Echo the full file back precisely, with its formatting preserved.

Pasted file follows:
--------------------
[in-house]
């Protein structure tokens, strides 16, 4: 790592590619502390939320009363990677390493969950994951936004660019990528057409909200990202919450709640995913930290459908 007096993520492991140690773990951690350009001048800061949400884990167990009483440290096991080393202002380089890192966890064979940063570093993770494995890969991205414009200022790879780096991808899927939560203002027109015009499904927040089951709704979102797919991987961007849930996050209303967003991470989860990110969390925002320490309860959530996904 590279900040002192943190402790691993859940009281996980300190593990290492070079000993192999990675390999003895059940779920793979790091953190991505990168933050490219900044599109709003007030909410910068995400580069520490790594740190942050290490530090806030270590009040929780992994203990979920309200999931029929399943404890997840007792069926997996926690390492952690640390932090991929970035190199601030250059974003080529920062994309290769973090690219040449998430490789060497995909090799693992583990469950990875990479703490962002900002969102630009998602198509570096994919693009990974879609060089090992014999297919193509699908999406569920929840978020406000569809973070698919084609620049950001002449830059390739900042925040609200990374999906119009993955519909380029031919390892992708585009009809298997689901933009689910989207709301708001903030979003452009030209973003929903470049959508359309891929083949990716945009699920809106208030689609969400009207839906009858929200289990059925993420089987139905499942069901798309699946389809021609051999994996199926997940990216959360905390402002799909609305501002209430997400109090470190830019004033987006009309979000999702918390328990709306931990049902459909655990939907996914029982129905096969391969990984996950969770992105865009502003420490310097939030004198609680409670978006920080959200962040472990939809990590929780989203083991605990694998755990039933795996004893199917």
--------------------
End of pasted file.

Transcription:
[in-house]
């Protein structure tokens, strides 16, 4: 790592590619502390939320009363990677390493969950994951936004660019990528057409909200990202919450709640995913930290459908 007096993520492991140690773990951690350009001048800061949400884990167990009483440290096991080393202002380089890192966890064979940063570093993770494995890969991205414009200022790879780096991808899927939560203002027109015009499904927040089951709704979102797919991987961007849930996050209303967003991470989860990110969390925002320490309860959530996904 590279900040002192943190402790691993859940009281996980300190593990290492070079000993192999990675390999003895059940779920793979790091953190991505990168933050490219900044599109709003007030909410910068995400580069520490790594740190942050290490530090806030270590009040929780992994203990979920309200999931029929399943404890997840007792069926997996926690390492952690640390932090991929970035190199601030250059974003080529920062994309290769973090690219040449998430490789060497995909090799693992583990469950990875990479703490962002900002969102630009998602198509570096994919693009990974879609060089090992014999297919193509699908999406569920929840978020406000569809973070698919084609620049950001002449830059390739900042925040609200990374999906119009993955519909380029031919390892992708585009009809298997689901933009689910989207709301708001903030979003452009030209973003929903470049959508359309891929083949990716945009699920809106208030689609969400009207839906009858929200289990059925993420089987139905499942069901798309699946389809021609051999994996199926997940990216959360905390402002799909609305501002209430997400109090470190830019004033987006009309979000999702918390328990709306931990049902459909655990939907996914029982129905096969391969990984996950969770992105865009502003420490310097939030004198609680409670978006920080959200962040472990939809990590929780989203083991605990694998755990039933795996004893199917």